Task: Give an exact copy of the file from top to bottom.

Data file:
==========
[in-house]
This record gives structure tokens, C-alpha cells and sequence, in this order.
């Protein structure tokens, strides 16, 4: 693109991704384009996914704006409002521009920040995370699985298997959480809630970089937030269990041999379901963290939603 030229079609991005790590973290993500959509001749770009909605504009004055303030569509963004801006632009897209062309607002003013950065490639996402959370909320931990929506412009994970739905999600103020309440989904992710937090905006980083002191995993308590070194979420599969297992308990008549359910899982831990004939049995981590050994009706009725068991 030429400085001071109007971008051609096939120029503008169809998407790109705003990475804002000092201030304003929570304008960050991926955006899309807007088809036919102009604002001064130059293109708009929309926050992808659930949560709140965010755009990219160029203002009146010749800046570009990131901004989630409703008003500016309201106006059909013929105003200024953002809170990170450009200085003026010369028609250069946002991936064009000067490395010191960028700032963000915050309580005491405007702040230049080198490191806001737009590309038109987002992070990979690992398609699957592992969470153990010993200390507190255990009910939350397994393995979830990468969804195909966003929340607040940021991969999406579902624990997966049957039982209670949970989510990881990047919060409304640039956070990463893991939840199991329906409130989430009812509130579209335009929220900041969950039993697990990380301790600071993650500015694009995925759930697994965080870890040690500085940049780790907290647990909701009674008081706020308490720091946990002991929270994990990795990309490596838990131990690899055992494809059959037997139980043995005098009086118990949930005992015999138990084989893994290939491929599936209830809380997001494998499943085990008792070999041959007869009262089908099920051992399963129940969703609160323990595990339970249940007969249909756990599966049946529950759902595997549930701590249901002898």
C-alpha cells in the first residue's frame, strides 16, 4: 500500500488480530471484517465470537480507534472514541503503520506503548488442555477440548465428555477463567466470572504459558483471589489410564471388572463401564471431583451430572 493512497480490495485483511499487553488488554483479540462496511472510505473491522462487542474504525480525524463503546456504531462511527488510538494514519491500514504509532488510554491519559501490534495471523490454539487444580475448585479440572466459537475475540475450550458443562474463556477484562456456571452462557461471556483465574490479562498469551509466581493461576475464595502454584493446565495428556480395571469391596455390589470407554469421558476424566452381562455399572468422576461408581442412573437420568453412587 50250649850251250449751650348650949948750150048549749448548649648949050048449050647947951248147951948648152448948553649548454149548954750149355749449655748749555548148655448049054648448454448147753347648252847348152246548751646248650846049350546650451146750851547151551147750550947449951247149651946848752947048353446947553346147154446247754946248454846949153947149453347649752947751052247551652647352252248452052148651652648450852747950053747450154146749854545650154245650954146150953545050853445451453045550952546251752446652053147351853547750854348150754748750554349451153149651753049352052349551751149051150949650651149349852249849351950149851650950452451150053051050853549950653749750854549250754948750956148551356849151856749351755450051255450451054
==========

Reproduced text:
[in-house]
This record gives structure tokens, C-alpha cells and sequence, in this order.
């Protein structure tokens, strides 16, 4: 693109991704384009996914704006409002521009920040995370699985298997959480809630970089937030269990041999379901963290939603 030229079609991005790590973290993500959509001749770009909605504009004055303030569509963004801006632009897209062309607002003013950065490639996402959370909320931990929506412009994970739905999600103020309440989904992710937090905006980083002191995993308590070194979420599969297992308990008549359910899982831990004939049995981590050994009706009725068991 030429400085001071109007971008051609096939120029503008169809998407790109705003990475804002000092201030304003929570304008960050991926955006899309807007088809036919102009604002001064130059293109708009929309926050992808659930949560709140965010755009990219160029203002009146010749800046570009990131901004989630409703008003500016309201106006059909013929105003200024953002809170990170450009200085003026010369028609250069946002991936064009000067490395010191960028700032963000915050309580005491405007702040230049080198490191806001737009590309038109987002992070990979690992398609699957592992969470153990010993200390507190255990009910939350397994393995979830990468969804195909966003929340607040940021991969999406579902624990997966049957039982209670949970989510990881990047919060409304640039956070990463893991939840199991329906409130989430009812509130579209335009929220900041969950039993697990990380301790600071993650500015694009995925759930697994965080870890040690500085940049780790907290647990909701009674008081706020308490720091946990002991929270994990990795990309490596838990131990690899055992494809059959037997139980043995005098009086118990949930005992015999138990084989893994290939491929599936209830809380997001494998499943085990008792070999041959007869009262089908099920051992399963129940969703609160323990595990339970249940007969249909756990599966049946529950759902595997549930701590249901002898």
C-alpha cells in the first residue's frame, strides 16, 4: 500500500488480530471484517465470537480507534472514541503503520506503548488442555477440548465428555477463567466470572504459558483471589489410564471388572463401564471431583451430572 493512497480490495485483511499487553488488554483479540462496511472510505473491522462487542474504525480525524463503546456504531462511527488510538494514519491500514504509532488510554491519559501490534495471523490454539487444580475448585479440572466459537475475540475450550458443562474463556477484562456456571452462557461471556483465574490479562498469551509466581493461576475464595502454584493446565495428556480395571469391596455390589470407554469421558476424566452381562455399572468422576461408581442412573437420568453412587 50250649850251250449751650348650949948750150048549749448548649648949050048449050647947951248147951948648152448948553649548454149548954750149355749449655748749555548148655448049054648448454448147753347648252847348152246548751646248650846049350546650451146750851547151551147750550947449951247149651946848752947048353446947553346147154446247754946248454846949153947149453347649752947751052247551652647352252248452052148651652648450852747950053747450154146749854545650154245650954146150953545050853445451453045550952546251752446652053147351853547750854348150754748750554349451153149651753049352052349551751149051150949650651149349852249849351950149851650950452451150053051050853549950653749750854549250754948750956148551356849151856749351755450051255450451054